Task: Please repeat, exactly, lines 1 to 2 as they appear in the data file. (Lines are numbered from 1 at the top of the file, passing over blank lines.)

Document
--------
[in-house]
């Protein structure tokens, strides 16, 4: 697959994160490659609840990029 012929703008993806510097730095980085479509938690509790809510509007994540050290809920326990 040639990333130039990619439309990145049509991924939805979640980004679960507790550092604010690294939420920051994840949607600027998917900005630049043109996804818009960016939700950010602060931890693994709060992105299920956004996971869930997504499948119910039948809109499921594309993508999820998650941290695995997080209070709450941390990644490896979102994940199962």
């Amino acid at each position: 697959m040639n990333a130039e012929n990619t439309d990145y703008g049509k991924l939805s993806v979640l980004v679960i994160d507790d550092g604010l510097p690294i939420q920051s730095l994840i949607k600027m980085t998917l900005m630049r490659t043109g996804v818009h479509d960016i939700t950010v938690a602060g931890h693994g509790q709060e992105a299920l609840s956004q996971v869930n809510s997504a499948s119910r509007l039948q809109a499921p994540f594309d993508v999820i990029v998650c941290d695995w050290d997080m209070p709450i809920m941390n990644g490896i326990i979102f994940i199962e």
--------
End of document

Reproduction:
[in-house]
């Protein structure tokens, strides 16, 4: 697959994160490659609840990029 012929703008993806510097730095980085479509938690509790809510509007994540050290809920326990 040639990333130039990619439309990145049509991924939805979640980004679960507790550092604010690294939420920051994840949607600027998917900005630049043109996804818009960016939700950010602060931890693994709060992105299920956004996971869930997504499948119910039948809109499921594309993508999820998650941290695995997080209070709450941390990644490896979102994940199962």